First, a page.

Sun | Jan 21, 2018

Dust off local government reform solutions

Published:Saturday | November 26, 2016 | 12:00 AM


Camp David

Golden Spring, St Andrew

Consultant Keith Miller's work and recommendations would go a far way in solving the malaise now affecting the local government reform process were his work countenanced.

I am convinced of the wide-ranging mandate and terms of reference he was given, including issues of funding, legal framework, governance structures, and, most important, community representation in decision-making and funds-allocation processes at the local level.

Why does it appear that everybody has cowered at the prospect of implementing his far-reaching research work? Under the Access to Information Act, publish it now!

It cannot be that the furthest we can go as a central plank of community representation on the various parish councils is only lobby, beg, and grovel at the behest of the Social Development Commission-promoted Community Development Councils, and Development Area Committee, and the like, as good as those are supposed to be.

Make no mistake, Jamaicans, it is going to take both political will and people fervour if ever we are going to see a legal framework that will bring about the kind of balance of power where ordinary community people get a seat on parish council boards, committees, and trusts.

How insulated and separated is money raised in the forms of property tax and traffic tickets, with which effective planning and judicious management could boost road infrastructure, instead of being channelled into the Consolidated Fund, which Government can use to whatever end it sees fit?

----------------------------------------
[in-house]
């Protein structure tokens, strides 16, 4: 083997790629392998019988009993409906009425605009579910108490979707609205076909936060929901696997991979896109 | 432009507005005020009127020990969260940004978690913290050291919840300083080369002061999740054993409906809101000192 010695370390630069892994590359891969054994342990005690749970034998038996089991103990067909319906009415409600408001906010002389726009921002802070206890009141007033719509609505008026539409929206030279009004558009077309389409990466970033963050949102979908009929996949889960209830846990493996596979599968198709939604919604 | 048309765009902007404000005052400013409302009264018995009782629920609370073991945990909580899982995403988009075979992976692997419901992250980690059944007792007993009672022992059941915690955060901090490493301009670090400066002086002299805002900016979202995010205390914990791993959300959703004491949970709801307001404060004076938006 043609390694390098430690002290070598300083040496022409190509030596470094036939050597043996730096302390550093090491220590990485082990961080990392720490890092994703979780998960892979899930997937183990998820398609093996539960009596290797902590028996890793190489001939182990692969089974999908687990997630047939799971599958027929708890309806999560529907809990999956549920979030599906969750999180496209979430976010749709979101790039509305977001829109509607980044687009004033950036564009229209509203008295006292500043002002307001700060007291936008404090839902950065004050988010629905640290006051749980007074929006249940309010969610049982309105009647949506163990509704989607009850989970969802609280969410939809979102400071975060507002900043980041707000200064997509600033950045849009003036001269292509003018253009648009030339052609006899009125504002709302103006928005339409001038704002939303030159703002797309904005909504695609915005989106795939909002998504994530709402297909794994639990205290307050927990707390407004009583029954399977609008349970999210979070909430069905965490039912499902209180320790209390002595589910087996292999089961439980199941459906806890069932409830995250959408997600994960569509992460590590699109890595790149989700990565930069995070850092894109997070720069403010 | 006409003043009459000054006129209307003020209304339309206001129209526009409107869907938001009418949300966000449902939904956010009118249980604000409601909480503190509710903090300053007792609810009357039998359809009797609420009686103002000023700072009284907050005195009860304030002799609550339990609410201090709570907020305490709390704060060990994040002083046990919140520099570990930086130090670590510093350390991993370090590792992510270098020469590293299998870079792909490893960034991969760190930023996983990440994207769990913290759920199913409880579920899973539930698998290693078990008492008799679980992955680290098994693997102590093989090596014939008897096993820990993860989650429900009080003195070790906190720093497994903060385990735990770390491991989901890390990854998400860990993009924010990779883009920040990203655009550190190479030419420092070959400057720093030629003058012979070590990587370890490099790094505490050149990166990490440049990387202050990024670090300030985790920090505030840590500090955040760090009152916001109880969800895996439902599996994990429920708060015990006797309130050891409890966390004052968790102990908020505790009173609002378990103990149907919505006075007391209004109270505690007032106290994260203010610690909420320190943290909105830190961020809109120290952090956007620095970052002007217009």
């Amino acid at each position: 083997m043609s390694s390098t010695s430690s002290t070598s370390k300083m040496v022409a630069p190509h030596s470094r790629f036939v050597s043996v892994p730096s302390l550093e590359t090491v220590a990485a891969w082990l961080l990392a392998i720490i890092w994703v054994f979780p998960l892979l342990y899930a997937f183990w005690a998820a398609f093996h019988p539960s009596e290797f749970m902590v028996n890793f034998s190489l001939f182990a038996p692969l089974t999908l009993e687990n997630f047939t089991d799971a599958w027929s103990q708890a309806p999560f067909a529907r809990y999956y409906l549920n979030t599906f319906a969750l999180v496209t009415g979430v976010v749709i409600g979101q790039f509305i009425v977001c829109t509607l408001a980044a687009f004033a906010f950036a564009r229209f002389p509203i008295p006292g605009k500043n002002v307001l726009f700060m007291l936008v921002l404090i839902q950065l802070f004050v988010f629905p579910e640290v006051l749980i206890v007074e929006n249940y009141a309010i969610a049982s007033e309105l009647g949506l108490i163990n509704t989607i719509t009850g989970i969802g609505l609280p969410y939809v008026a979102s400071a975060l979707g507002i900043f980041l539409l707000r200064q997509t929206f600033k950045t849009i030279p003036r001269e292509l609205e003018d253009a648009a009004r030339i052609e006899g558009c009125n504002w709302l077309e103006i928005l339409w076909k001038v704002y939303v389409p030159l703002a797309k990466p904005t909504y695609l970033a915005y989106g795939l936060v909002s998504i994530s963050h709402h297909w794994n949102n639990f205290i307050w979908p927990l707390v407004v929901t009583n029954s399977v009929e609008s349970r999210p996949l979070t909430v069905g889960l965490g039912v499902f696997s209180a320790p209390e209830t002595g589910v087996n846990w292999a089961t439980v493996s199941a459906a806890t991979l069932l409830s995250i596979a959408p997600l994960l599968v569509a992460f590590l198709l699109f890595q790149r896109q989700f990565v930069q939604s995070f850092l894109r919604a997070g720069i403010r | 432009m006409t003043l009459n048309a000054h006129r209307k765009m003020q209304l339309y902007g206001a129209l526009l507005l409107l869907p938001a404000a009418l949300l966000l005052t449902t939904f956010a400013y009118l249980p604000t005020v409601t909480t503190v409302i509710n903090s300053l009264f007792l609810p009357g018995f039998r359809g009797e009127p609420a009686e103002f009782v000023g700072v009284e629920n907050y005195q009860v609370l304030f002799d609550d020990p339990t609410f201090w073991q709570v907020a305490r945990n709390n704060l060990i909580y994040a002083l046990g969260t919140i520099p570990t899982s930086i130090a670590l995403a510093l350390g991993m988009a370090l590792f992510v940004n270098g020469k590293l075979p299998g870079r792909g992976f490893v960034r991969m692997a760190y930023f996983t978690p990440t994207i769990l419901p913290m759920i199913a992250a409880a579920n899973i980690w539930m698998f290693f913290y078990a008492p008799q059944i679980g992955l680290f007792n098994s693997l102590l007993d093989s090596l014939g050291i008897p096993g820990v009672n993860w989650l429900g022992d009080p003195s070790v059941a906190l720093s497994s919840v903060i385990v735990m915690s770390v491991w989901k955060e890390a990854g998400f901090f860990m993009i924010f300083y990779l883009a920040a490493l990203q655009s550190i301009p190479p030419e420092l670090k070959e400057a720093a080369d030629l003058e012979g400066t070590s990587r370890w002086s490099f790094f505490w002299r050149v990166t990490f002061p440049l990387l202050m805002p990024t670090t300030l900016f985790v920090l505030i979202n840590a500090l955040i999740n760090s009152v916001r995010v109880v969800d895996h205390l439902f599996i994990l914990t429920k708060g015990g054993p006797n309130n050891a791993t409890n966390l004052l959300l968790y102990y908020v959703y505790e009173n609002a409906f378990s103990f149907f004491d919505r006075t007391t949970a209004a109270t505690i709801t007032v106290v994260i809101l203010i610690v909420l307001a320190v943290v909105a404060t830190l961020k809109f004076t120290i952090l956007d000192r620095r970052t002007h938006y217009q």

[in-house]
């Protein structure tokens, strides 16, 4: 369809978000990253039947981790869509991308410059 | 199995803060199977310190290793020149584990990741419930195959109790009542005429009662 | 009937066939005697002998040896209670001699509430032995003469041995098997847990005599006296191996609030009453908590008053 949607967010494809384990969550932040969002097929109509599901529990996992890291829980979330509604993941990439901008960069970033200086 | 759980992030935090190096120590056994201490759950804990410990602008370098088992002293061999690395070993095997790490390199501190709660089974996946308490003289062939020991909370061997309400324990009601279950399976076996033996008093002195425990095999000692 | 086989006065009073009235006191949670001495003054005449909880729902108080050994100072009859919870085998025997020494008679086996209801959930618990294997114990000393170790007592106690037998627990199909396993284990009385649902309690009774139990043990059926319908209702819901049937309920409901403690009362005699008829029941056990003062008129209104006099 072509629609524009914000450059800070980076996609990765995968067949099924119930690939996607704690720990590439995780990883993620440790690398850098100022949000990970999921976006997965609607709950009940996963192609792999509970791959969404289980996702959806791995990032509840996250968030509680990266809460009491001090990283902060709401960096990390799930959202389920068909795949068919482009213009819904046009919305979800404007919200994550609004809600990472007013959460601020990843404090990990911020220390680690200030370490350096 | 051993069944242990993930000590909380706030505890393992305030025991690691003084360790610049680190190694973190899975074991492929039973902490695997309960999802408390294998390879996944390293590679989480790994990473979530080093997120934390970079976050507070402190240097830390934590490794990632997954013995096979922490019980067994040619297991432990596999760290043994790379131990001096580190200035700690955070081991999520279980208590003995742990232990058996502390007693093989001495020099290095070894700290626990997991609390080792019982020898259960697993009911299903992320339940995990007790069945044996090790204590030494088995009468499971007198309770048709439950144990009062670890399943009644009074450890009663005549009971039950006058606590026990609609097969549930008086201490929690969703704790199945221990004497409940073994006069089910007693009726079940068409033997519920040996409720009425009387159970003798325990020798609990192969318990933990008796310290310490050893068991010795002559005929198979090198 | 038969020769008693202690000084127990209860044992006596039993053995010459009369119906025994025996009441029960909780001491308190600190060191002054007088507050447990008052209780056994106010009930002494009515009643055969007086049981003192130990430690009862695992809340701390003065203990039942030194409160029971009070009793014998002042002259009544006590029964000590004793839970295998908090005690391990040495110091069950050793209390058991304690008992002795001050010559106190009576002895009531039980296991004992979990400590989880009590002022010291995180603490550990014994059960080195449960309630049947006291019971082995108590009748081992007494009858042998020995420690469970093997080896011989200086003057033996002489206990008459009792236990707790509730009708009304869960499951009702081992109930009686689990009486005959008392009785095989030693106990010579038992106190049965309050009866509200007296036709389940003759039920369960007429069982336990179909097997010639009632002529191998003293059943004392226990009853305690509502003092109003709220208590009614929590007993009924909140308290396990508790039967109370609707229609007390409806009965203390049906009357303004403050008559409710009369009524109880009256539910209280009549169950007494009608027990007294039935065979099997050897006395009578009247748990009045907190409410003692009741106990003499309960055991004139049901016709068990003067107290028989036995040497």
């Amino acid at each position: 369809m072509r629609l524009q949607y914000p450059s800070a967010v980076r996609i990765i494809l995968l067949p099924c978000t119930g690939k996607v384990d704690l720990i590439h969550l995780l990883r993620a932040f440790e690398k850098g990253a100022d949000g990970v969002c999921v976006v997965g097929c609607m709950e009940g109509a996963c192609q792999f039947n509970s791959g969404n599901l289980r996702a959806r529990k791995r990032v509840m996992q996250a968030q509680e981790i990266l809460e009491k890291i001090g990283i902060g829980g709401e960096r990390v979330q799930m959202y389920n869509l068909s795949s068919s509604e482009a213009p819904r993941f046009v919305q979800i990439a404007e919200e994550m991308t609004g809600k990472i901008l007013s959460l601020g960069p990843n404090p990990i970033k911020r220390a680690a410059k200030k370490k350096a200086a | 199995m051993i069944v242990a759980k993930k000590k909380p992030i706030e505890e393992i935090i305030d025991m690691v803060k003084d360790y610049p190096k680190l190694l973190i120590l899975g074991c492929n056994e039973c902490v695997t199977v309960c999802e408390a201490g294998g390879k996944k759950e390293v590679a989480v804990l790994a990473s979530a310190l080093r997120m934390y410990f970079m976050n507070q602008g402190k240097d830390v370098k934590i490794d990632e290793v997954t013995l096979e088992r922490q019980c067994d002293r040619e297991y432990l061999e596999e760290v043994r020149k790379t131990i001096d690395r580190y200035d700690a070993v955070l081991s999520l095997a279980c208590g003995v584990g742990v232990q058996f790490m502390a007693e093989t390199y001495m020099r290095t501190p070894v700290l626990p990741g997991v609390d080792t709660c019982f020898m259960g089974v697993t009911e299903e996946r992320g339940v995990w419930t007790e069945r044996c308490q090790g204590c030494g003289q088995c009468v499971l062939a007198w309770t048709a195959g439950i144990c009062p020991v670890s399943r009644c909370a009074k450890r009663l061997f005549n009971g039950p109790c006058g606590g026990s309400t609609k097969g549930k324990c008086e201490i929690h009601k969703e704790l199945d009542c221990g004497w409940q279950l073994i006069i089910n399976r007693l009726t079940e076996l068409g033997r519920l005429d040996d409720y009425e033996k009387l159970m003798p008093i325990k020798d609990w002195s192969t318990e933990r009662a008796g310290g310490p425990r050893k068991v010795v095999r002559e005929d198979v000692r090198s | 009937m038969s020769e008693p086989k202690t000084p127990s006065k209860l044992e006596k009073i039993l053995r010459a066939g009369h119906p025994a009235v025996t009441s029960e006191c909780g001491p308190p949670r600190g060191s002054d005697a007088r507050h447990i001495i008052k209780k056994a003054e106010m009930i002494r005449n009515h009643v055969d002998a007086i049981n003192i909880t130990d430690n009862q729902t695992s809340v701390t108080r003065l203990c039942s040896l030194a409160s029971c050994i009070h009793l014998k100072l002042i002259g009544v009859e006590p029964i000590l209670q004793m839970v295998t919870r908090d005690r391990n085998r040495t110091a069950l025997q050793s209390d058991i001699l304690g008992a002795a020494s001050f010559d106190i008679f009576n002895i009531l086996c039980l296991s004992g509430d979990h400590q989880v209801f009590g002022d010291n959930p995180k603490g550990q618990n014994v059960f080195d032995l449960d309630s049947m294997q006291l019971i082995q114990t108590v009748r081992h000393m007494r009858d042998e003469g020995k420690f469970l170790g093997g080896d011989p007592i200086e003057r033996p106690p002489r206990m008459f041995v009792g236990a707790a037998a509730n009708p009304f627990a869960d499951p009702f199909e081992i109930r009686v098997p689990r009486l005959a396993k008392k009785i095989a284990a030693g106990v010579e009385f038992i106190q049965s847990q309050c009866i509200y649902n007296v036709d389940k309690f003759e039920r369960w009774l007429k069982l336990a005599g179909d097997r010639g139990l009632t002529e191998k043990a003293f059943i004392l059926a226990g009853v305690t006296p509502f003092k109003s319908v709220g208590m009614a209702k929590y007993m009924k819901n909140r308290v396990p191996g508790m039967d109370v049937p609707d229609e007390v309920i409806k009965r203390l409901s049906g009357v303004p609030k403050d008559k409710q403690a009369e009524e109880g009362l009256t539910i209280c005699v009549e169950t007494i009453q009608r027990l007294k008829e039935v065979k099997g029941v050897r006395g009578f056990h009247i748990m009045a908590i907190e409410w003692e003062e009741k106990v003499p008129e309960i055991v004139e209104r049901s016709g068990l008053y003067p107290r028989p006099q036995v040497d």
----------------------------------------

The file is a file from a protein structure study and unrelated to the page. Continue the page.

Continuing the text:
Imani Duncan-Price, in her failed quest to represent East Rural St Andrew, recently said that Mavis Bank in the constituency was located on a fault line and, therefore, roads needed good subsurface compaction with impermeable overlay of material of minute particle size to withstand water erosion. I am convinced that every parish councillor throughout Jamaica knows this, but they all do otherwise.




At the very heart of local government reform is the mantra of citizens in partnership with Government at the local level. Yet Stockfarm Road in West Rural St Andrew is a reflection of what remains after a volcano erupts, or Hiroshima in Japan.

The residents have spent hundreds of thousands of dollars in repair works and yet neither Councillor Tosha Schwapp nor Member of Parliament Juliet Cuthbert-Flynn has up to now recognised our roadwork by adding or improving on it since our last workday less than a year ago.

Local government reform is overdue. Bring it on before November 28!